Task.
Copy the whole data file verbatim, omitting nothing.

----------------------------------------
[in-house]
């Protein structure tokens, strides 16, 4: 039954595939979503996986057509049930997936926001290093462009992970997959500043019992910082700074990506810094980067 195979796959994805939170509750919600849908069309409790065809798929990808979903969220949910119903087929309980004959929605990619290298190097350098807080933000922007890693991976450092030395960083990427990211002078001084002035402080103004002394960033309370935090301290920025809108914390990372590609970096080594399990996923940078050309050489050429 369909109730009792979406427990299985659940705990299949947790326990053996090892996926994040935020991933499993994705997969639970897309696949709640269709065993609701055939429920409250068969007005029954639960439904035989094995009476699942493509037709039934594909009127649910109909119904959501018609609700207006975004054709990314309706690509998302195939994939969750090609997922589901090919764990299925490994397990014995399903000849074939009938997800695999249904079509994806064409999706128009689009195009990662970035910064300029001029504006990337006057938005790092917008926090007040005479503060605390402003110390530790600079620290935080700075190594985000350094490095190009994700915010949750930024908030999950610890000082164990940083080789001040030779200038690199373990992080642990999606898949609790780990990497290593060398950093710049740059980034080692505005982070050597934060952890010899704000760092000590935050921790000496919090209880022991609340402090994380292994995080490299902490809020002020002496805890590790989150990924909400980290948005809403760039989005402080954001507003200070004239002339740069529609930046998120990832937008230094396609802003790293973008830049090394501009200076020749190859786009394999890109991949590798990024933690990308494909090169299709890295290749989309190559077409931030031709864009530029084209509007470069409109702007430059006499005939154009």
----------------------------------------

[in-house]
């Protein structure tokens, strides 16, 4: 039954595939979503996986057509049930997936926001290093462009992970997959500043019992910082700074990506810094980067 195979796959994805939170509750919600849908069309409790065809798929990808979903969220949910119903087929309980004959929605990619290298190097350098807080933000922007890693991976450092030395960083990427990211002078001084002035402080103004002394960033309370935090301290920025809108914390990372590609970096080594399990996923940078050309050489050429 369909109730009792979406427990299985659940705990299949947790326990053996090892996926994040935020991933499993994705997969639970897309696949709640269709065993609701055939429920409250068969007005029954639960439904035989094995009476699942493509037709039934594909009127649910109909119904959501018609609700207006975004054709990314309706690509998302195939994939969750090609997922589901090919764990299925490994397990014995399903000849074939009938997800695999249904079509994806064409999706128009689009195009990662970035910064300029001029504006990337006057938005790092917008926090007040005479503060605390402003110390530790600079620290935080700075190594985000350094490095190009994700915010949750930024908030999950610890000082164990940083080789001040030779200038690199373990992080642990999606898949609790780990990497290593060398950093710049740059980034080692505005982070050597934060952890010899704000760092000590935050921790000496919090209880022991609340402090994380292994995080490299902490809020002020002496805890590790989150990924909400980290948005809403760039989005402080954001507003200070004239002339740069529609930046998120990832937008230094396609802003790293973008830049090394501009200076020749190859786009394999890109991949590798990024933690990308494909090169299709890295290749989309190559077409931030031709864009530029084209509007470069409109702007430059006499005939154009």